Friday, April 9, 2010

Dominican alien felon indicted for attempted entry in Puerto Rico

In secondary inspection Franco-Matos fingerprints were queried by CBP Officers to the FBI Criminal Justice Information database, and the comparison resulted in an identical match to an alien previously removed as an aggravated felon by the name of Julio Cesa-Soto.
In contrast to yesterday's post, this one shows the power biometrics can bring to an identity management system.

In modern times, a person's name has been the datum most commonly used to differentiate among individuals. This is evident in our use of language: keeping one's good name; name brand; household name; etc.*

Names recommend themselves in several ways. Names are used universally. Names are (approximately) unique. They can be represented with text, making for efficient transmission and search. Names are durable and their changes, as in the case of marriage or legal name changes, are governed by well-known social conventions.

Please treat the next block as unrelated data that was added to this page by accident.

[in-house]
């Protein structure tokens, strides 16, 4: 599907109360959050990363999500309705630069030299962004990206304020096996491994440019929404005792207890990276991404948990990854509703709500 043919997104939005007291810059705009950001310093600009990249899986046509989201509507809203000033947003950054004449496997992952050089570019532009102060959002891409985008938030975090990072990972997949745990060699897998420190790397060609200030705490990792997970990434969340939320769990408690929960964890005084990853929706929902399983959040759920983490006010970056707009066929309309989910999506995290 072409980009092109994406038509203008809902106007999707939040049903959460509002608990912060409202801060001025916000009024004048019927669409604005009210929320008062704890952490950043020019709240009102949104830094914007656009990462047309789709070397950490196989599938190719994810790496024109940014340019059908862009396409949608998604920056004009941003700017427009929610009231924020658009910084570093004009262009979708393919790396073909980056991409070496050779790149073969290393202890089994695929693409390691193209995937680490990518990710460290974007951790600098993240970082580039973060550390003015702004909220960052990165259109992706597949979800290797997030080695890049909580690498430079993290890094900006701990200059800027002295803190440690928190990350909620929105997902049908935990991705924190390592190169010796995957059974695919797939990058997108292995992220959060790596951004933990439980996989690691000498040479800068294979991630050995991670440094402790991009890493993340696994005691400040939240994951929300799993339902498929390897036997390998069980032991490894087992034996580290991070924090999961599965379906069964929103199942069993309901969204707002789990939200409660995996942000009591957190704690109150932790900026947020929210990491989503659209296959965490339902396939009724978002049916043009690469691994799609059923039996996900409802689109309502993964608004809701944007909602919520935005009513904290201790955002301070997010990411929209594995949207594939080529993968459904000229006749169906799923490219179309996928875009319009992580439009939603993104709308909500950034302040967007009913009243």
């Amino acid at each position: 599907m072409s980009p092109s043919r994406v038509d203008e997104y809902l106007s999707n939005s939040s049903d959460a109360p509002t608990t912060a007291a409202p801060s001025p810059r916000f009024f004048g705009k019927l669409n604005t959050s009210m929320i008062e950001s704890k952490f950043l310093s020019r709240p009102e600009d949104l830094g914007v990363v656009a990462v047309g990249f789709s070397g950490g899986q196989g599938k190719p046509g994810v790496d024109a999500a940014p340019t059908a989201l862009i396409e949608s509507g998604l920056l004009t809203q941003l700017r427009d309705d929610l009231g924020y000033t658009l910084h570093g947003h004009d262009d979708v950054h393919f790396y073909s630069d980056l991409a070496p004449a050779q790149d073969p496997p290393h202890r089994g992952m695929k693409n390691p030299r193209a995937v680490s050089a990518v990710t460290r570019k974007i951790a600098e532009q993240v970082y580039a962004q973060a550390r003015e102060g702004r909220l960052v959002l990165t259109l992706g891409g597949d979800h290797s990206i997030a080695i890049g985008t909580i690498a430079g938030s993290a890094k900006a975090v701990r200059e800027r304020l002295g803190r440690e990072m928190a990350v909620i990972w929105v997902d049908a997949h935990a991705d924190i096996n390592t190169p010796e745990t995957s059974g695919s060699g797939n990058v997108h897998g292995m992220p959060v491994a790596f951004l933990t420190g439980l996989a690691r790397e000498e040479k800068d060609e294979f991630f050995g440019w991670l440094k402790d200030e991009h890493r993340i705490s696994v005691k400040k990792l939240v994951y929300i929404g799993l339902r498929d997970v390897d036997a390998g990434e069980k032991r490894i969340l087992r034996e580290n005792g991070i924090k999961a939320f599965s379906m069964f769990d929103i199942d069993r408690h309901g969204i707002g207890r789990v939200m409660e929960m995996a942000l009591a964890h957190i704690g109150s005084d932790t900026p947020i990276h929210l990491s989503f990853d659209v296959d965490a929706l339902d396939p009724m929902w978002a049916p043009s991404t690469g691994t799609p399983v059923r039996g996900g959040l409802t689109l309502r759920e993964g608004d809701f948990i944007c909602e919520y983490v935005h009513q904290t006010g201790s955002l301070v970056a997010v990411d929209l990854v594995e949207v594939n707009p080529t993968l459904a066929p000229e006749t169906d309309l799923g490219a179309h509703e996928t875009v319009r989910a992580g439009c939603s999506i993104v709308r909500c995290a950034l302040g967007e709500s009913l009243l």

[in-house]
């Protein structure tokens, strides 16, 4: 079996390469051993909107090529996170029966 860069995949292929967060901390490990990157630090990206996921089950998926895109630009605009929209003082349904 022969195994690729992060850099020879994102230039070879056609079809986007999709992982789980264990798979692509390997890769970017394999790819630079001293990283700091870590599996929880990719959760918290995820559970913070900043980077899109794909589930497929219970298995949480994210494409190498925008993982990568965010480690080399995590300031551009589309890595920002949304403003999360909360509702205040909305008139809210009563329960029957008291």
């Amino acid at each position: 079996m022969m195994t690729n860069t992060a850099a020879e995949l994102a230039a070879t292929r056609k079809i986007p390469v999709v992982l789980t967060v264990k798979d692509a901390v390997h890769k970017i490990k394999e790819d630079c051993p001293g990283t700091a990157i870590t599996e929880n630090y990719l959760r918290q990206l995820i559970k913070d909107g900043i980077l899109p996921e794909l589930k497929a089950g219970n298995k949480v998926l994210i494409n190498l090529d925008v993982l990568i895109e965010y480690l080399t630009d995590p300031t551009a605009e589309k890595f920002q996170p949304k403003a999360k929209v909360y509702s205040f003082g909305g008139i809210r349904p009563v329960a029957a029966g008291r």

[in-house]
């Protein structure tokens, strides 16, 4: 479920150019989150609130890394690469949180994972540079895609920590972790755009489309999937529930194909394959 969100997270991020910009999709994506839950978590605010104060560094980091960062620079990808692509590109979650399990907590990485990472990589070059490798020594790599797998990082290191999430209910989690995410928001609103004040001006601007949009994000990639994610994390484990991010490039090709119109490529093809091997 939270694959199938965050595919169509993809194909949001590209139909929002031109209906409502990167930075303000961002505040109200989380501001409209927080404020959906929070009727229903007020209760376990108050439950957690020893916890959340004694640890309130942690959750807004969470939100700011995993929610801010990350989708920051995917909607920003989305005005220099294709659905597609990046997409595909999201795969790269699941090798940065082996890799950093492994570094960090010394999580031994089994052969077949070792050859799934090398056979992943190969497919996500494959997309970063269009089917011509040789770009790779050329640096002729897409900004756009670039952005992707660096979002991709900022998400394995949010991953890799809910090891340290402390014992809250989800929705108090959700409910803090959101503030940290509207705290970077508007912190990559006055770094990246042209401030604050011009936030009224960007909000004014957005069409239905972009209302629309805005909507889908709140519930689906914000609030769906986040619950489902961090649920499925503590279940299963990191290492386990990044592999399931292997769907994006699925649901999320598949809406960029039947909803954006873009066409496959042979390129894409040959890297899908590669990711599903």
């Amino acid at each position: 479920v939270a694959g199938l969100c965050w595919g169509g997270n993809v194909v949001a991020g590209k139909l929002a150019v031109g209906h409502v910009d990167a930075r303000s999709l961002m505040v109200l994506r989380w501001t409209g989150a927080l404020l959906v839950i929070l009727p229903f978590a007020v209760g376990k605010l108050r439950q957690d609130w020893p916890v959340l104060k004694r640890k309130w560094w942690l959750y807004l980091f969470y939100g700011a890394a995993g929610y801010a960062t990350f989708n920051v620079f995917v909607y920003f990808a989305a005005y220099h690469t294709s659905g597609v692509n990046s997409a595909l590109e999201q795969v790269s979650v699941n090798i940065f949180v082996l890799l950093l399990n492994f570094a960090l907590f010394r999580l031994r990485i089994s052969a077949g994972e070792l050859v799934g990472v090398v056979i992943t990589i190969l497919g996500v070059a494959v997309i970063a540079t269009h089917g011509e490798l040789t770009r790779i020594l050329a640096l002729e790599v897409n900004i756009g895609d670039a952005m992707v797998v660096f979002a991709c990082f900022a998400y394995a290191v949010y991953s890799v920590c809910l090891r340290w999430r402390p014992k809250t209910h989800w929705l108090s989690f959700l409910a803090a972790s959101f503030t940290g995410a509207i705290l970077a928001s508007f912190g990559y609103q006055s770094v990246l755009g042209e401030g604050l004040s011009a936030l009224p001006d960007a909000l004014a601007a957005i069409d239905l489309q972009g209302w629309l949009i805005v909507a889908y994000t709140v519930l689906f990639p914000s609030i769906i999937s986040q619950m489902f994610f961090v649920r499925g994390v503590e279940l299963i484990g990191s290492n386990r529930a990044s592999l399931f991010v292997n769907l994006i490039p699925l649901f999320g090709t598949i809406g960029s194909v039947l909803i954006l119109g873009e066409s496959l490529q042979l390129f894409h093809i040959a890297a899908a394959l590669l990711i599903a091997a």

Names have always been the cornerstone of identity management systems and those with an antisocial bent have always recognized the value of subverting the defenses a society erects in order to function smoothly. Enter the alias. If you wear out a decent name, simply get another and open up shop again.

Mr. Franco-Matos was simply following the well-worn trail blazed by his criminal forebears, only this time it led straight to jail. The newly minted Julio Cesa-Soto caused no harm. What happened?

It appears that US Customs Border Protection recognized a weakness in an identity management system that was otherwise performing quite well. In this case it appears that the weakness derived from a combination of aliasing and document forgery.

It turns out that biometric ID management solutions are a very good way of dealing with the alias problem.

*The concept of "face" would be an interesting digression here.